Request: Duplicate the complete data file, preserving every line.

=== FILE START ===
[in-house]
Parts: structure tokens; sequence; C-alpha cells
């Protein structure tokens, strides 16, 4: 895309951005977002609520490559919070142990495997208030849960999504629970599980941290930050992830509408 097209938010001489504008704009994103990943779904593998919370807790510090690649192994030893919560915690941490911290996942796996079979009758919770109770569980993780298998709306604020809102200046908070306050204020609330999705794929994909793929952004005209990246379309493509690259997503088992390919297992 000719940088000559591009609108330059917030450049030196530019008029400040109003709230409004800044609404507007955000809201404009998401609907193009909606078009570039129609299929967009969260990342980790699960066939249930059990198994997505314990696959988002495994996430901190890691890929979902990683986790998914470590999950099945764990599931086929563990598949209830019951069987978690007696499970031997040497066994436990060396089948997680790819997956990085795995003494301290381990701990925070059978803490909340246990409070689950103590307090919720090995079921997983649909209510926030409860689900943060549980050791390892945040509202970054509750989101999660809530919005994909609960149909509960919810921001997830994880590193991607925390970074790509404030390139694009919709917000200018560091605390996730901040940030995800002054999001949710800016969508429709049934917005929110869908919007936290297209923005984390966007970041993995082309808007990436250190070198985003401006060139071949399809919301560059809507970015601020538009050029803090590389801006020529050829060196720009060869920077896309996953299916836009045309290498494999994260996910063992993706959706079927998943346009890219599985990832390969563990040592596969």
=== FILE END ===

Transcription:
[in-house]
Parts: structure tokens; sequence; C-alpha cells
């Protein structure tokens, strides 16, 4: 895309951005977002609520490559919070142990495997208030849960999504629970599980941290930050992830509408 097209938010001489504008704009994103990943779904593998919370807790510090690649192994030893919560915690941490911290996942796996079979009758919770109770569980993780298998709306604020809102200046908070306050204020609330999705794929994909793929952004005209990246379309493509690259997503088992390919297992 000719940088000559591009609108330059917030450049030196530019008029400040109003709230409004800044609404507007955000809201404009998401609907193009909606078009570039129609299929967009969260990342980790699960066939249930059990198994997505314990696959988002495994996430901190890691890929979902990683986790998914470590999950099945764990599931086929563990598949209830019951069987978690007696499970031997040497066994436990060396089948997680790819997956990085795995003494301290381990701990925070059978803490909340246990409070689950103590307090919720090995079921997983649909209510926030409860689900943060549980050791390892945040509202970054509750989101999660809530919005994909609960149909509960919810921001997830994880590193991607925390970074790509404030390139694009919709917000200018560091605390996730901040940030995800002054999001949710800016969508429709049934917005929110869908919007936290297209923005984390966007970041993995082309808007990436250190070198985003401006060139071949399809919301560059809507970015601020538009050029803090590389801006020529050829060196720009060869920077896309996953299916836009045309290498494999994260996910063992993706959706079927998943346009890219599985990832390969563990040592596969």